SACRAMENTO, Calif. — Although we're currently mired in the dog days of summer, it's time to look ahead to the rainy season.
The state thirsts for a wet winter, with extreme drought existing in just under 60% of California. Below-average rain and snow have plagued the state the last couple of years, coinciding with La Niña conditions and expanding drought conditions.
The Climate Prediction Center (CPC) currently puts the odds of a third straight La Nina year at 62-66%. With an exceedingly rare "triple dip" La Niña expected, what can we expect for our water year that begins in October?
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The ENSO explained
The terms El Niño and La Niña dominate headlines, but what do they mean and how do they affect our winter weather?
The ENSO (El Niño Southern Oscillation) is a recurring climate pattern involving changes in the temperature of waters in the central and eastern tropical Pacific Ocean, according to the National Weather Service.
When equatorial water temperatures are below average, La Niña exists. The current sea surface temperature anomalies map shows below average temperatures near the equator. If these conditions persist, it will be the third "triple dip" La Niña since 1950.
The oscillation is usually a strong indicator of whether we can expect above or below-average precipitation in California. La Niña years are associated with above average trade winds, pushing the warmer waters towards Asia and drawing in cooler than normal water temps to the equatorial pacific.
The warm western pacific waters promote large scale convective activity, or thunderstorms. The jet stream, a conveyor belt for weather systems, becomes more wavy and shifts northward due to the elevated storm activity and generally steers storms away from the state.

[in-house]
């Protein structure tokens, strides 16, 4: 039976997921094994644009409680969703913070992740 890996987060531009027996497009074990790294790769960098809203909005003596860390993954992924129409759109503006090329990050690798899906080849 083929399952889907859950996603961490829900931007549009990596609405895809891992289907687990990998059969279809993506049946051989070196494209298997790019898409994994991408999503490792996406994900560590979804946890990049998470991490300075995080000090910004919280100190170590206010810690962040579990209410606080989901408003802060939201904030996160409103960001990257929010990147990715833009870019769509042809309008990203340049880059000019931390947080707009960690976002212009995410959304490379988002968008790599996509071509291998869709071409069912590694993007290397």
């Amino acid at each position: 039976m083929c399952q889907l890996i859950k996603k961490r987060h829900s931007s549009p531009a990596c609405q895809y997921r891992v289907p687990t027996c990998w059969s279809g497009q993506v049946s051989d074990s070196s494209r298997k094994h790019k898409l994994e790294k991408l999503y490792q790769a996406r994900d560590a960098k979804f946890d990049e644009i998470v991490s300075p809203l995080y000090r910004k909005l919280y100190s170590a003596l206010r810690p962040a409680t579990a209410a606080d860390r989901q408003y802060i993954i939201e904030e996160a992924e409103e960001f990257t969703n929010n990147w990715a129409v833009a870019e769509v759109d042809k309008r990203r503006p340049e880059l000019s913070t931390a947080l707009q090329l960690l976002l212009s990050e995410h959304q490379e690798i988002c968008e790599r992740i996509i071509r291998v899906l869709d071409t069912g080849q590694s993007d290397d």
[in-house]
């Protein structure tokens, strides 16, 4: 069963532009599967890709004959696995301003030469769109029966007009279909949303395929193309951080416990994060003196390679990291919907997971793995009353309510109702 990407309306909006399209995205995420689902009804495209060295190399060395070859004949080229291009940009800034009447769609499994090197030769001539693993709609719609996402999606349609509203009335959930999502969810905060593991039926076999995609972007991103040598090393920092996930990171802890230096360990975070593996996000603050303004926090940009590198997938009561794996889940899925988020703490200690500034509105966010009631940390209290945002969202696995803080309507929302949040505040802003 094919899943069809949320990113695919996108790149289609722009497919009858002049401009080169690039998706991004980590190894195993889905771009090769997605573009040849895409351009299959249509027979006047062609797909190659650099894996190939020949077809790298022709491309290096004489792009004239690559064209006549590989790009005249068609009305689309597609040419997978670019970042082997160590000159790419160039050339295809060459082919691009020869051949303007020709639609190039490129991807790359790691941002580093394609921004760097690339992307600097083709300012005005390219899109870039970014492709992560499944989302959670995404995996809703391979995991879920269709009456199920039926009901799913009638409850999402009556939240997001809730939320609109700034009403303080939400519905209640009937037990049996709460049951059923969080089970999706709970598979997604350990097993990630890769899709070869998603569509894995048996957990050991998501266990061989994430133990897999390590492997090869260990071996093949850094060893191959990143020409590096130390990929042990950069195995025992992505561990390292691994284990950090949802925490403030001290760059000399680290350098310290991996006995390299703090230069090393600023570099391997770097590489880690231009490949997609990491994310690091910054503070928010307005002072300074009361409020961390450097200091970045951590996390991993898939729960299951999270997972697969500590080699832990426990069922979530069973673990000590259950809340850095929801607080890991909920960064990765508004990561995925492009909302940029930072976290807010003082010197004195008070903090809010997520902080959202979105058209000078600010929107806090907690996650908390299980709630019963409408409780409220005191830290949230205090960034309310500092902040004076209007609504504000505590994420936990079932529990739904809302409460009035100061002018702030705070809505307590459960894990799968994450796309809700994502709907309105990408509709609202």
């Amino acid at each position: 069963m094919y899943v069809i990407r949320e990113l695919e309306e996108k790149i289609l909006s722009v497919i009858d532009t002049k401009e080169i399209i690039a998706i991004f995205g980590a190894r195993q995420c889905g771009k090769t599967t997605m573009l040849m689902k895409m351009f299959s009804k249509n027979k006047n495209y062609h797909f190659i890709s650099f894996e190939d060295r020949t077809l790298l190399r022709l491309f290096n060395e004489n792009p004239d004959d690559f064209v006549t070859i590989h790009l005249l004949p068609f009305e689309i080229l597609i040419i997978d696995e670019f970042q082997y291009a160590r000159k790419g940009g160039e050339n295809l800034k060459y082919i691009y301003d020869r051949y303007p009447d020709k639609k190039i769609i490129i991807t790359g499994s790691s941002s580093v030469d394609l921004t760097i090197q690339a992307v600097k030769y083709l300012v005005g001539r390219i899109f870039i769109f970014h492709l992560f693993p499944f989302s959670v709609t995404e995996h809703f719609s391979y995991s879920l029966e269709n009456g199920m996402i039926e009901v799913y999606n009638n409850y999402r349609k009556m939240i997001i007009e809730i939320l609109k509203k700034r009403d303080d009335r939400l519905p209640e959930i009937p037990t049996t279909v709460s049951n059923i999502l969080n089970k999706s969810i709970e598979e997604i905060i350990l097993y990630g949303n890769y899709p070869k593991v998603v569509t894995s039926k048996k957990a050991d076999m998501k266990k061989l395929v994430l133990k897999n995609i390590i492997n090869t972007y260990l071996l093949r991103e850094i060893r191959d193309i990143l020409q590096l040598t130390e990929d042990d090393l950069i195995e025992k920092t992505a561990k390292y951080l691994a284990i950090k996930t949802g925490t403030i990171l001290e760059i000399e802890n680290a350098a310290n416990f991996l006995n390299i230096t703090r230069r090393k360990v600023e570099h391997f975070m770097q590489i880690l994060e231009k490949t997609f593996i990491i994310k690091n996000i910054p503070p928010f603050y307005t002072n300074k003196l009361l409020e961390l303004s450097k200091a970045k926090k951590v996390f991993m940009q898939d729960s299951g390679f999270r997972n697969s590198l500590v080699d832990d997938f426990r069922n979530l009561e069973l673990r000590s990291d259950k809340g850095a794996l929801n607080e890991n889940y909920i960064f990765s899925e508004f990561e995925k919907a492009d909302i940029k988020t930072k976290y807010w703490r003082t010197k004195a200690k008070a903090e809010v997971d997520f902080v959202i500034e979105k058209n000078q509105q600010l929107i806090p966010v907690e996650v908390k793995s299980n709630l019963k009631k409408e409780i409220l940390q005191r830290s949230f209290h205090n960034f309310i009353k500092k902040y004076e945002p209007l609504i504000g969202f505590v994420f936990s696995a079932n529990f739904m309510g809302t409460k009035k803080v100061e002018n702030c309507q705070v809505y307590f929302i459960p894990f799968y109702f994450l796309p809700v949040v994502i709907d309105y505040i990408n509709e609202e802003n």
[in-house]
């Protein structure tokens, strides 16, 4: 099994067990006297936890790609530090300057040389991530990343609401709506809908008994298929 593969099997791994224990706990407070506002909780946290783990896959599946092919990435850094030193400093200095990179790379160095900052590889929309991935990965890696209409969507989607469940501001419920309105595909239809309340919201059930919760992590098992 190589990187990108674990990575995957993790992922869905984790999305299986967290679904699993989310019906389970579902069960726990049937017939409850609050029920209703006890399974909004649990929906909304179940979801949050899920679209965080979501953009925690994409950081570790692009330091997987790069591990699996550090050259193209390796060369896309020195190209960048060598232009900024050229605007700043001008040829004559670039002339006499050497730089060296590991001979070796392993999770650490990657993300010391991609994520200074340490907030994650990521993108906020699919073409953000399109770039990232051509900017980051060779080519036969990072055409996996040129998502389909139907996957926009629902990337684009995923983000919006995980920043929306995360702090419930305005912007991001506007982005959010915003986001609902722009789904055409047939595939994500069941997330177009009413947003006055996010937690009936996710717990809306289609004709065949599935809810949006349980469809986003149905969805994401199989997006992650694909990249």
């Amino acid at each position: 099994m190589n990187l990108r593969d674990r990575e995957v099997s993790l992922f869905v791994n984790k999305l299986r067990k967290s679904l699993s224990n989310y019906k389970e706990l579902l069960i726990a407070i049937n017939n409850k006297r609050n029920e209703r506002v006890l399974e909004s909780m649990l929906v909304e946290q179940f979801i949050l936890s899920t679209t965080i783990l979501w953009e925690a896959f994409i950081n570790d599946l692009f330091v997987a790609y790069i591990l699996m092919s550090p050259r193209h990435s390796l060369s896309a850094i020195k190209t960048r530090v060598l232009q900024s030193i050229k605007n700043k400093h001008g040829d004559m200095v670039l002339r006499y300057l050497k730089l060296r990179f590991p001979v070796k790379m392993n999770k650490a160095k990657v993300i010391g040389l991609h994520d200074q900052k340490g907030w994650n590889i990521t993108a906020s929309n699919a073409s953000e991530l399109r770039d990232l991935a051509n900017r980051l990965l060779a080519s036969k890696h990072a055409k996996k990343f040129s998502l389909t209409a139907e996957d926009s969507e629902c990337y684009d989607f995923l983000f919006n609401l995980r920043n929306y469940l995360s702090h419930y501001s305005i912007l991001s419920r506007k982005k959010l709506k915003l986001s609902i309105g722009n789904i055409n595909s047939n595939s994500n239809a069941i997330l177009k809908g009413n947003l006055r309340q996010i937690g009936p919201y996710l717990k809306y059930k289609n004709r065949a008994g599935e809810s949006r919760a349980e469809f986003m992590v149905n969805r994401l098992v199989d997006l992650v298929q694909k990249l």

Focusing on CA
The northward shift of the jet stream during La Niña usually means the southern US is drier and the Pacific Northwest receives above average precipitation.
The signal associated with a relatively dry, mild winter is stronger in the southern half of the state than the Sacramento valley. It is important to remember that La Niña is by no means a guarantee of a dry winter, but rather a shifting of the odds.
For example, the 2016-2017 winter, marked by a weak La Niña, was one of the snowiest years in recent memory with the Sierra receiving 200% of the average snowpack.
Overall, data does suggest California is drier and milder during the winter months of La Niña. A report by National Weather Service Hanford summarizes their findings on the impacts of La Niña in the central Sierra.
"Overall La Niña episodes tend to be drier than normal to near normal across interior Central California with snowfall generally near normal to below normal," according to the report.
The previous two cases of three consecutive La Niña years, in the mid 70s and 1998-2001 yielded below-average precipitation in the valley and the mountains.
With wildfire ravaging the state and water restrictions being implemented as the drought marches on, another dry winter is a ominous prospect.
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